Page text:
Vegas Keeps Lights Burning as Tab Soars ; Electric Lights Define Las Vegas, and Even in a Power Crunch, Nevada Isn't about to Let It's Showcase Attraction Go Dark

By Scott, Cathy | The Christian Science Monitor, June 26, 2001 | Go to article overview

Vegas Keeps Lights Burning as Tab Soars ; Electric Lights Define Las Vegas, and Even in a Power Crunch, Nevada Isn't about to Let It's Showcase Attraction Go Dark


Scott, Cathy, The Christian Science Monitor


In energy-starved California these days, it's de rigueur to turn off the lights when they're not in use. And perish the thought of producing more illumination than really necessary: It's become a 40- watt culture.

But when Californians cross the Nevada border for Las Vegas, they see the power crunch in a different light.

Make that a lot of lights.

Miles outside the city, an orange glow can be seen in the sky. As visitors get closer, they come face to face with the almost kaleidoscopic shimmer of the Strip.

Downtown, Glitter Gulch is washed in perpetual daylight, thanks to millions of bulbs and miles of neon tubing. Monster casinos sport sequined facades and blinking marquees.

Some hotels here have made conservation moves, such as efficient bulbs. But dimmer switches aren't part of the plan.

This doesn't mean Nevada has no power concerns. The state, actually, just purchased additional power from Arizona, Colorado, and Utah to prevent rolling blackouts this summer.

But even as power prices here soar, the state is committed to bright lights. After all, that neon shimmer has everything to do with the image of Las Vegas - and with billions of dollars in tourism business that fuels this desert economy.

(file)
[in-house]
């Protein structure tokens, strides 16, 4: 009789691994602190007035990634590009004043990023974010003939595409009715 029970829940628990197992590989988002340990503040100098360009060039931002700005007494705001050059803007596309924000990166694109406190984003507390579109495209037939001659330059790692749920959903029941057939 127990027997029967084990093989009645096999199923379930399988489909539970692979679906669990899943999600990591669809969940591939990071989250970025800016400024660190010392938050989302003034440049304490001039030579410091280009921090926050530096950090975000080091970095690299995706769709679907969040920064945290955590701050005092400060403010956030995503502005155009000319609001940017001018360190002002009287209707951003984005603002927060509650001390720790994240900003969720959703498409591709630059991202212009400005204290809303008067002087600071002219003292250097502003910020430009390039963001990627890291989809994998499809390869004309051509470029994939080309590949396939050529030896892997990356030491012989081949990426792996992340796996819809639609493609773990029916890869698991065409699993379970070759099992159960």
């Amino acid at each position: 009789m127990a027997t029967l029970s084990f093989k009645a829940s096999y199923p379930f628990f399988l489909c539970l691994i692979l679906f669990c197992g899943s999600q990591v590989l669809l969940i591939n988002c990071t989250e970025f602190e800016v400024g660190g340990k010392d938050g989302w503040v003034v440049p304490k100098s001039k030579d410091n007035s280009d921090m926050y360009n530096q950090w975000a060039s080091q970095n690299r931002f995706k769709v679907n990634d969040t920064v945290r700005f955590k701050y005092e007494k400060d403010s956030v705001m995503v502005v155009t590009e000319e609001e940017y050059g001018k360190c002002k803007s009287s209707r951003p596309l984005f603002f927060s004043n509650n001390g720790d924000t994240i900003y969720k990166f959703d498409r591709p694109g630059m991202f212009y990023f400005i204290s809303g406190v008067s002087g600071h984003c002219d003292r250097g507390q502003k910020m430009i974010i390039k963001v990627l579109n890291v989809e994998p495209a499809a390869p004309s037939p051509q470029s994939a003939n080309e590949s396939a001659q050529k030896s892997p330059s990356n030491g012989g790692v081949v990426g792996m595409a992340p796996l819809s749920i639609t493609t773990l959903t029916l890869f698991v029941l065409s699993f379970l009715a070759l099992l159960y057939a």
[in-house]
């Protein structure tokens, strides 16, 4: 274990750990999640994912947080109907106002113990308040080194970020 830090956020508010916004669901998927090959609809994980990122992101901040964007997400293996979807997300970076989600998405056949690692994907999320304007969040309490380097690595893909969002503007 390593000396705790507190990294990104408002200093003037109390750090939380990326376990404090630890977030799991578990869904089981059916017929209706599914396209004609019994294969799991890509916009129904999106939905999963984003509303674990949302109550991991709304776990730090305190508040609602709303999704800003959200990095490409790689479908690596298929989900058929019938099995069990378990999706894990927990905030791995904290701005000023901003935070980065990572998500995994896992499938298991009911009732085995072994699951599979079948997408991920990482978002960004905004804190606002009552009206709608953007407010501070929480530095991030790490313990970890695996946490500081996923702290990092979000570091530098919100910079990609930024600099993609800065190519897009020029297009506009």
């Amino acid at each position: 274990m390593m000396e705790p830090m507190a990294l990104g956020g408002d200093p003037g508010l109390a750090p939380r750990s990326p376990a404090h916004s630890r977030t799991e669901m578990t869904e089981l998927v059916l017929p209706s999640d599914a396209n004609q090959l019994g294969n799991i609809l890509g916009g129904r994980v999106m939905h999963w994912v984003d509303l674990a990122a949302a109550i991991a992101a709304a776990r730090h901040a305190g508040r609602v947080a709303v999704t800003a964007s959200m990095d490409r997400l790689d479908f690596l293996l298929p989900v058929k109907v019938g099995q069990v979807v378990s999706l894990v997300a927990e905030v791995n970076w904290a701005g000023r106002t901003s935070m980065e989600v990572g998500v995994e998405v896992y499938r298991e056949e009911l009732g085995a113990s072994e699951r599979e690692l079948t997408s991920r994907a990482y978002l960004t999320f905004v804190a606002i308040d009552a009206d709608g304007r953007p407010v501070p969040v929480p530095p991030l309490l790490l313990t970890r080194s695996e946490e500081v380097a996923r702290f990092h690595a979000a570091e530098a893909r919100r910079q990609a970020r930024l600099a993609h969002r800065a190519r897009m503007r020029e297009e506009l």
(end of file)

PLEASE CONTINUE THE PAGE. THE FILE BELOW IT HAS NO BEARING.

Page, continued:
Of course, keeping the lights on during a region-wide power crunch doesn't come cheap. To cope, some megaresorts are adding a guest surcharge - and businesses and residents alike are being hit with higher energy bills.

Nevada is on the same power grid as California, "but we generate 50 percent of our own power.... The power we generate in southern Nevada is for use in southern Nevada," says Nevada Power spokeswoman Sonya Heading.

Still, casino owners were hit with a 27 percent rate increase earlier this year. Residential customers received a 17 percent increase. Those moves came atop earlier rate hikes.

The total electricity used to light all the downtown hotel- casino exteriors in one year, Ms. Heading says, would power 4,200 homes. Separately on the Strip, the electricity used for hotel- casino facades is enough to power 23,500 homes. …

The rest of this article is only available to active members of Questia

Sign up now for a free, 1-day trial and receive full access to:

  • Questia's entire collection
  • Automatic bibliography creation
  • More helpful research tools like notes, citations, and highlights
  • Ad-free environment

Already a member? Log in now.

Notes for this article

Add a new note
If you are trying to select text to create highlights or citations, remember that you must now click or tap on the first word, and then click or tap on the last word.
One moment ...
Default project is now your active project.
Project items

Items saved from this article